The best of Islay in Summer (2024)

Elemental Islay

Line-fresh seafood served on the terrace. Far-stretching empty sands. Cool clear waters inviting you in. On the Hebridean Isle of Islay (pronounced eye-la) – with its rugged Rhinns and sheltered bays – adventure, awe, and a landscape teeming with nature await.

Big on sea, sky, wildlife and flavour, here’s a quick lowdown on the best of Islay in summer…

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Wildlife

The flash of an island hare, seals sunning themselves in the bay, and the lively call of rarely sighted sea birds – wildlife reigns across Islay’s landscapes, waters and skies.

Dolphins and wild otters appear regularly on Islay’s wildlife boat tours. Time it right, and your skipper may catch you a glimpse of a whale pod migrating to colder climates. While navigating the islets and skerries by boat or kayak, seize the opportunity to take in Islay’s Special Area of Conservation. Only visible from the sea, the area is home to some of Scotland’s most elusive species, including red deer, white-tailed eagles, and even basking sharks.

Back on land, set out on foot to visit the seals soaking up the rays below Eye Catcher – the Portnahaven Lighthouse. Or walk to The Mull of Oa, a rugged headland where wild goats scale cliff faces with impressive dexterity.

Sands

Beyond the grassy contours and rolling dunes of The Machrie’s world-class links golf course, a seven-mile swathe of sand sits just a short stroll away. Fling a towel over your shoulder and explore it barefoot or weave 4-inch wide tracks along the shoreline on a fatbike (our team can arrange these for you).

With 130 miles of coastline and 23 beaches, from vast sands to gentle inlets and bays, Islay’s beaches are ripe for hiking, beachcombing, bathing and settling in with a good book. If you’re feeling adventurous, some of the island’s most beautiful beaches lie on its north coast, where you can look westwards to the open Atlantic or east across the narrow channel to Jura, watched over by the impressive Ruvaal lighthouse.

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Waters

Secluded inlets, wide open meres, still-water lochs and surf breaks; across Islay, clear waters beckon paddlers, kayakers, wild swimmers and divers to take the plunge.

While some of the island’s beaches have strong currents and aren’t suitable for swimming, Laggan Bay (the huge bay by The Machrie), Loch Gruinart and Loch Indaal are more sheltered. And with the same Gulf Stream that warms the sea off Cornwall and Devon flowing up along the west coast of Scotland, you might find the water warmer than expected.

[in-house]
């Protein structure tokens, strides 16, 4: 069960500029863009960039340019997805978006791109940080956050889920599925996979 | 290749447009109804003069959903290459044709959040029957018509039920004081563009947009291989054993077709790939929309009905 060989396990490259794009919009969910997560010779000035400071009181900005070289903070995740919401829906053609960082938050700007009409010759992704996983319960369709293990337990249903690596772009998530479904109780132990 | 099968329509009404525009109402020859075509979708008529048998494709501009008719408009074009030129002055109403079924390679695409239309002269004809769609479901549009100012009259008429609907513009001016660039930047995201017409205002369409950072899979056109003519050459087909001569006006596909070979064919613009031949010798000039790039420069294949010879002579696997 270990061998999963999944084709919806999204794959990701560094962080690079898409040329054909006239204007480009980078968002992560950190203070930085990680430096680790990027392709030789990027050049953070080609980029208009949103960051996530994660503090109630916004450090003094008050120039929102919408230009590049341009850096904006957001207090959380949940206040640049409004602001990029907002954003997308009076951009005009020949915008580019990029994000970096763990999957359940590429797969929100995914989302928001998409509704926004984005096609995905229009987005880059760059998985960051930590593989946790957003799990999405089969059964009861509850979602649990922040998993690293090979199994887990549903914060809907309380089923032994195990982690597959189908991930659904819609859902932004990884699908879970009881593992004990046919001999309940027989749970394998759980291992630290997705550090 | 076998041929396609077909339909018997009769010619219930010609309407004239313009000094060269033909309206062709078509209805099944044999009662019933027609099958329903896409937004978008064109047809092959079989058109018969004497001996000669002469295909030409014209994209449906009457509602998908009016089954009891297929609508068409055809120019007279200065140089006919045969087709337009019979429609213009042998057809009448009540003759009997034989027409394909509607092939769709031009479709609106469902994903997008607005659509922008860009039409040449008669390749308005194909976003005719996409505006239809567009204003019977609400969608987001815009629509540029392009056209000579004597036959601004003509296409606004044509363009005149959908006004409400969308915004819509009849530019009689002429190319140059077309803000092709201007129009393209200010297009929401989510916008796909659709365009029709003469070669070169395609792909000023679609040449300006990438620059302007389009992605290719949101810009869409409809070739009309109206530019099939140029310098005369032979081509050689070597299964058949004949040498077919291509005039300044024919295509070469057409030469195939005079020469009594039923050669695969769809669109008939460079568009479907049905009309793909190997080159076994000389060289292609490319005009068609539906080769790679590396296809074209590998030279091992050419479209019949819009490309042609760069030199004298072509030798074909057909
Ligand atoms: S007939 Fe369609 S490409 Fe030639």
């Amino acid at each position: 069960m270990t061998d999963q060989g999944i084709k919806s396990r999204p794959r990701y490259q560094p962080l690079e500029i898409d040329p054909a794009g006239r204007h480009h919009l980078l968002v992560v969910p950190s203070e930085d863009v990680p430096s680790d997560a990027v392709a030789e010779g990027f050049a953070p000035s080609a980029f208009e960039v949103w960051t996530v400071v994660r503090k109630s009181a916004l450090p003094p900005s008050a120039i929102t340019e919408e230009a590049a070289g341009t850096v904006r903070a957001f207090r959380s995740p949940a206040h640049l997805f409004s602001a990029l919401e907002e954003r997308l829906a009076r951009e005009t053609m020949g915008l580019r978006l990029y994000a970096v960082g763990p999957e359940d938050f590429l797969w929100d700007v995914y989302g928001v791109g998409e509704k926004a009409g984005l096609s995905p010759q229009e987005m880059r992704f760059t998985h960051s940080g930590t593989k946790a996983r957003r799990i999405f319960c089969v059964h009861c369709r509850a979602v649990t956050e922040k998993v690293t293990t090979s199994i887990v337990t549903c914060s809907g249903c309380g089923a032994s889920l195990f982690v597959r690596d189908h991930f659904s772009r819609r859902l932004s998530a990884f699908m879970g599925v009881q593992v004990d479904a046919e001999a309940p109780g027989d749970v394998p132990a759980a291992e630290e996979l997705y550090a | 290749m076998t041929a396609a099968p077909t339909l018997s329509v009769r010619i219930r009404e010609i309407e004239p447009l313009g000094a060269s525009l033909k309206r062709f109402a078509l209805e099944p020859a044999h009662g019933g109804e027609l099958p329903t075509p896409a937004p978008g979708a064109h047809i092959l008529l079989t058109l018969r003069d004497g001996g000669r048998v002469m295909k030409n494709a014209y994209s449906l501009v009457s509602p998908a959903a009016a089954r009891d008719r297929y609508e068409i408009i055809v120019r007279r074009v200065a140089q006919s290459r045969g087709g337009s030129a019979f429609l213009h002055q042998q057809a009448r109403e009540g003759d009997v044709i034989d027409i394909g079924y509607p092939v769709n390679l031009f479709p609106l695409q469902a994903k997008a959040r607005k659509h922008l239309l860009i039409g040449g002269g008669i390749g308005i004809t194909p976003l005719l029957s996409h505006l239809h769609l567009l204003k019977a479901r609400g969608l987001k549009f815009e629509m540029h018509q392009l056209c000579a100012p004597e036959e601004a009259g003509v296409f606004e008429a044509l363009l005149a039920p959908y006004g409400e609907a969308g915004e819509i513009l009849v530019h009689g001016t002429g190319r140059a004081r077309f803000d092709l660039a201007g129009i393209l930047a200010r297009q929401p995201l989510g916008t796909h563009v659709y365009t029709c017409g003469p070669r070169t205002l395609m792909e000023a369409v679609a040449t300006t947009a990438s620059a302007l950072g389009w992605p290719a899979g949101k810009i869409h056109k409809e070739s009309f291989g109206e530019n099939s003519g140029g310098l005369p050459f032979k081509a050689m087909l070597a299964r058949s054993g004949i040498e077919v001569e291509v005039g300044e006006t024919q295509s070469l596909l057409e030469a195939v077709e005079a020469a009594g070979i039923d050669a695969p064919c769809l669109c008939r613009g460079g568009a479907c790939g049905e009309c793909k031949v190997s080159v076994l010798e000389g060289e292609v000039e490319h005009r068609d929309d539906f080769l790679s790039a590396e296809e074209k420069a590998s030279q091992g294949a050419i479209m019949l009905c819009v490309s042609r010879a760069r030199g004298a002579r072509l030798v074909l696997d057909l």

Thinking of bringing your surfboard? Large northern swells can lead to some punchy beach breaks, which line up left off the point to the north of Machir Bay and draw surfers here all year round.

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The clearest starry nights appear when the sun has set low enough beyond the horizon that it doesn’t affect your observations and the moon is on a waxing or waning crescent.

Night skies

With just over 3,000 widely dispersed inhabitants, Islay’s night skies are about as pure as you can get. Vividly bright stars blanket the northern Scottish sky, where the naked eye is all you’ll need to inspire awe. Bring a telescope and you’ll see far-flung galaxies and nebulae. Lucky stargazers have also caught sight of the Aurora Borealis’ dancing lights several times in recent months. Make an evening of it, and we’ll fill you a flask to keep you warm as you sit under big skies. It’s always worth checking Dark Sky to see when might be a good time to head out.

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Island flavours

Peat-smoked whiskies and day boat seafood, island game and local patch-grown vegetables –on Islay Scottish flavours are served with a unique island essence. Islay makes up part of the ‘Whisky Coast’, with nine distilleries dotted around the island –including the world-famous Laphroaig and Ardbeg. These distinct spirits have been said to turn the tastebuds of many a non-whisky drinker, and also make for a warm-bellied ramble along the Three Distilleries path starting at Port Ellen.

Back on the plate, nothing quite beats a hand-dived scallop caught just moments before, charcoal-seared and whisky-doused, or vibrant orange platters of local crab served up on the boat while you wait, on one of Islay Sea Adventures’ Seafood Ocean Tours.

From the land, expect local furred game, including venison reared by generational farmers, served alongside organically grown produce dug a stone’s throw from The Machrie’s kitchen, creating a Scottish patchwork palette for food lovers to savour.

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